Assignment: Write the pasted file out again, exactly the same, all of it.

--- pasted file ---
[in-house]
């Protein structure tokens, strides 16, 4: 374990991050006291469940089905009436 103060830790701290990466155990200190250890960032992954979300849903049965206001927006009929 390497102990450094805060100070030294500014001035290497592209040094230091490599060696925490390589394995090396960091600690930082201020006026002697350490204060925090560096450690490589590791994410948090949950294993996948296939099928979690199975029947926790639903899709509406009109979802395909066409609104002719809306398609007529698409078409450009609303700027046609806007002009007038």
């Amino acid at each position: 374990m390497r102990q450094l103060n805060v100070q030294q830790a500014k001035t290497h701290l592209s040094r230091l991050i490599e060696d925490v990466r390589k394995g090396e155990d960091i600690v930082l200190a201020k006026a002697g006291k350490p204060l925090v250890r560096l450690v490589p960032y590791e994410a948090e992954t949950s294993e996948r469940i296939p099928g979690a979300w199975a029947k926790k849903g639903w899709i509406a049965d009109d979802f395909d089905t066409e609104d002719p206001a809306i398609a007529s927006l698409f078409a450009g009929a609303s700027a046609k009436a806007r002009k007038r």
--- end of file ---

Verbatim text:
[in-house]
């Protein structure tokens, strides 16, 4: 374990991050006291469940089905009436 103060830790701290990466155990200190250890960032992954979300849903049965206001927006009929 390497102990450094805060100070030294500014001035290497592209040094230091490599060696925490390589394995090396960091600690930082201020006026002697350490204060925090560096450690490589590791994410948090949950294993996948296939099928979690199975029947926790639903899709509406009109979802395909066409609104002719809306398609007529698409078409450009609303700027046609806007002009007038």
């Amino acid at each position: 374990m390497r102990q450094l103060n805060v100070q030294q830790a500014k001035t290497h701290l592209s040094r230091l991050i490599e060696d925490v990466r390589k394995g090396e155990d960091i600690v930082l200190a201020k006026a002697g006291k350490p204060l925090v250890r560096l450690v490589p960032y590791e994410a948090e992954t949950s294993e996948r469940i296939p099928g979690a979300w199975a029947k926790k849903g639903w899709i509406a049965d009109d979802f395909d089905t066409e609104d002719p206001a809306i398609a007529s927006l698409f078409a450009g009929a609303s700027a046609k009436a806007r002009k007038r």